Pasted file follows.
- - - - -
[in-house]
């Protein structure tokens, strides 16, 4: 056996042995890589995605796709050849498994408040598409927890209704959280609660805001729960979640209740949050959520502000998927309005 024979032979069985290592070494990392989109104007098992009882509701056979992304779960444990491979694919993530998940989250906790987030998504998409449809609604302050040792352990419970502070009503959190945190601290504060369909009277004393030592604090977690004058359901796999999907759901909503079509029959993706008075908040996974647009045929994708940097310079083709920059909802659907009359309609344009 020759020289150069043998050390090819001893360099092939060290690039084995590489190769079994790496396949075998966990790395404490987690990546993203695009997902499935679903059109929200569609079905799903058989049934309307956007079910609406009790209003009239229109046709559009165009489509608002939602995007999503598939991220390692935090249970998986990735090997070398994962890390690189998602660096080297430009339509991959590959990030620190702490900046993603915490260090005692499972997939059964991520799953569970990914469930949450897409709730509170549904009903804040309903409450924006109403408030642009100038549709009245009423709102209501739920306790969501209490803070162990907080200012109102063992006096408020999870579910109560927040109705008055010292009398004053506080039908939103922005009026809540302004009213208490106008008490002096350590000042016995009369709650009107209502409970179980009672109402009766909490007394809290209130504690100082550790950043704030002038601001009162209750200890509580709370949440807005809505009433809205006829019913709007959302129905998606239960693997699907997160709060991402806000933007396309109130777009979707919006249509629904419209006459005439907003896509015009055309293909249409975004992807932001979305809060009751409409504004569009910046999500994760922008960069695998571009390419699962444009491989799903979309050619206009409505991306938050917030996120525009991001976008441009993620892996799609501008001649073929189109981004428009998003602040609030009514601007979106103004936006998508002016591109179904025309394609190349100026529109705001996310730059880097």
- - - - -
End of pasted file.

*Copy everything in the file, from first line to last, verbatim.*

[in-house]
């Protein structure tokens, strides 16, 4: 056996042995890589995605796709050849498994408040598409927890209704959280609660805001729960979640209740949050959520502000998927309005 024979032979069985290592070494990392989109104007098992009882509701056979992304779960444990491979694919993530998940989250906790987030998504998409449809609604302050040792352990419970502070009503959190945190601290504060369909009277004393030592604090977690004058359901796999999907759901909503079509029959993706008075908040996974647009045929994708940097310079083709920059909802659907009359309609344009 020759020289150069043998050390090819001893360099092939060290690039084995590489190769079994790496396949075998966990790395404490987690990546993203695009997902499935679903059109929200569609079905799903058989049934309307956007079910609406009790209003009239229109046709559009165009489509608002939602995007999503598939991220390692935090249970998986990735090997070398994962890390690189998602660096080297430009339509991959590959990030620190702490900046993603915490260090005692499972997939059964991520799953569970990914469930949450897409709730509170549904009903804040309903409450924006109403408030642009100038549709009245009423709102209501739920306790969501209490803070162990907080200012109102063992006096408020999870579910109560927040109705008055010292009398004053506080039908939103922005009026809540302004009213208490106008008490002096350590000042016995009369709650009107209502409970179980009672109402009766909490007394809290209130504690100082550790950043704030002038601001009162209750200890509580709370949440807005809505009433809205006829019913709007959302129905998606239960693997699907997160709060991402806000933007396309109130777009979707919006249509629904419209006459005439907003896509015009055309293909249409975004992807932001979305809060009751409409504004569009910046999500994760922008960069695998571009390419699962444009491989799903979309050619206009409505991306938050917030996120525009991001976008441009993620892996799609501008001649073929189109981004428009998003602040609030009514601007979106103004936006998508002016591109179904025309394609190349100026529109705001996310730059880097």